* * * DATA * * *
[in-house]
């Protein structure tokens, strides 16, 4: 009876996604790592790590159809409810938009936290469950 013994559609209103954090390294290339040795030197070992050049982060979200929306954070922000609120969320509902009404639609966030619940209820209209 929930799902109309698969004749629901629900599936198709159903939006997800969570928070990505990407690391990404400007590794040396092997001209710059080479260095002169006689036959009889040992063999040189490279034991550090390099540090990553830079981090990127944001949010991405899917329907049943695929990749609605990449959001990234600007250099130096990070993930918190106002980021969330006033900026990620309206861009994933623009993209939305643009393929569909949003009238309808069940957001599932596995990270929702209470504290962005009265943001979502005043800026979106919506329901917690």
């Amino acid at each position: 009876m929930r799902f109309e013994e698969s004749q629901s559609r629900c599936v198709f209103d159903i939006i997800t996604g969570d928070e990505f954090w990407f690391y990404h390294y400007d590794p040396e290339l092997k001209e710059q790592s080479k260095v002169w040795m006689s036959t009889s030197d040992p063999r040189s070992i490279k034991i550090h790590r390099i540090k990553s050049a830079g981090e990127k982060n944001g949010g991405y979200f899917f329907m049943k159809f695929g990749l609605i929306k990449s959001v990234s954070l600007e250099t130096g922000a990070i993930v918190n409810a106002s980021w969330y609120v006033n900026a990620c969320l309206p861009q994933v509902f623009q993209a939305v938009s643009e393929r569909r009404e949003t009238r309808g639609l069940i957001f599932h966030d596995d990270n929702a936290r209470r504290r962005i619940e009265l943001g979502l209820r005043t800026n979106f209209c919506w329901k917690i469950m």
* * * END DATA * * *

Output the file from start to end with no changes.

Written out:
[in-house]
């Protein structure tokens, strides 16, 4: 009876996604790592790590159809409810938009936290469950 013994559609209103954090390294290339040795030197070992050049982060979200929306954070922000609120969320509902009404639609966030619940209820209209 929930799902109309698969004749629901629900599936198709159903939006997800969570928070990505990407690391990404400007590794040396092997001209710059080479260095002169006689036959009889040992063999040189490279034991550090390099540090990553830079981090990127944001949010991405899917329907049943695929990749609605990449959001990234600007250099130096990070993930918190106002980021969330006033900026990620309206861009994933623009993209939305643009393929569909949003009238309808069940957001599932596995990270929702209470504290962005009265943001979502005043800026979106919506329901917690």
């Amino acid at each position: 009876m929930r799902f109309e013994e698969s004749q629901s559609r629900c599936v198709f209103d159903i939006i997800t996604g969570d928070e990505f954090w990407f690391y990404h390294y400007d590794p040396e290339l092997k001209e710059q790592s080479k260095v002169w040795m006689s036959t009889s030197d040992p063999r040189s070992i490279k034991i550090h790590r390099i540090k990553s050049a830079g981090e990127k982060n944001g949010g991405y979200f899917f329907m049943k159809f695929g990749l609605i929306k990449s959001v990234s954070l600007e250099t130096g922000a990070i993930v918190n409810a106002s980021w969330y609120v006033n900026a990620c969320l309206p861009q994933v509902f623009q993209a939305v938009s643009e393929r569909r009404e949003t009238r309808g639609l069940i957001f599932h966030d596995d990270n929702a936290r209470r504290r962005i619940e009265l943001g979502l209820r005043t800026n979106f209209c919506w329901k917690i469950m």